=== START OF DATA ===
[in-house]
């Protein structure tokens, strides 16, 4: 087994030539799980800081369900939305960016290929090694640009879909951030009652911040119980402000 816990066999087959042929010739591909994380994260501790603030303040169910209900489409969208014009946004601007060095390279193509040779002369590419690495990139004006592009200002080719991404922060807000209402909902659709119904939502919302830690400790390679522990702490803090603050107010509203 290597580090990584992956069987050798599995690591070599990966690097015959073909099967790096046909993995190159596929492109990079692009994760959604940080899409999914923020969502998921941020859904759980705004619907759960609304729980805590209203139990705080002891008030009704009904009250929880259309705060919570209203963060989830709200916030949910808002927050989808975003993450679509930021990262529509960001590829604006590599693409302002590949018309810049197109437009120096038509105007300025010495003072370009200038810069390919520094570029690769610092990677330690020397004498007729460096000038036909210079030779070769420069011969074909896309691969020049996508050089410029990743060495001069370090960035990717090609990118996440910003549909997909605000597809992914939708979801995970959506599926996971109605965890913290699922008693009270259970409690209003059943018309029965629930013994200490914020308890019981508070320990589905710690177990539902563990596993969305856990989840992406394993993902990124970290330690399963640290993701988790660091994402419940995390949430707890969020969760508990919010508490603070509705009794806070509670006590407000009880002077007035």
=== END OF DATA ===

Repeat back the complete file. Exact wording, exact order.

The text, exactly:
[in-house]
């Protein structure tokens, strides 16, 4: 087994030539799980800081369900939305960016290929090694640009879909951030009652911040119980402000 816990066999087959042929010739591909994380994260501790603030303040169910209900489409969208014009946004601007060095390279193509040779002369590419690495990139004006592009200002080719991404922060807000209402909902659709119904939502919302830690400790390679522990702490803090603050107010509203 290597580090990584992956069987050798599995690591070599990966690097015959073909099967790096046909993995190159596929492109990079692009994760959604940080899409999914923020969502998921941020859904759980705004619907759960609304729980805590209203139990705080002891008030009704009904009250929880259309705060919570209203963060989830709200916030949910808002927050989808975003993450679509930021990262529509960001590829604006590599693409302002590949018309810049197109437009120096038509105007300025010495003072370009200038810069390919520094570029690769610092990677330690020397004498007729460096000038036909210079030779070769420069011969074909896309691969020049996508050089410029990743060495001069370090960035990717090609990118996440910003549909997909605000597809992914939708979801995970959506599926996971109605965890913290699922008693009270259970409690209003059943018309029965629930013994200490914020308890019981508070320990589905710690177990539902563990596993969305856990989840992406394993993902990124970290330690399963640290993701988790660091994402419940995390949430707890969020969760508990919010508490603070509705009794806070509670006590407000009880002077007035």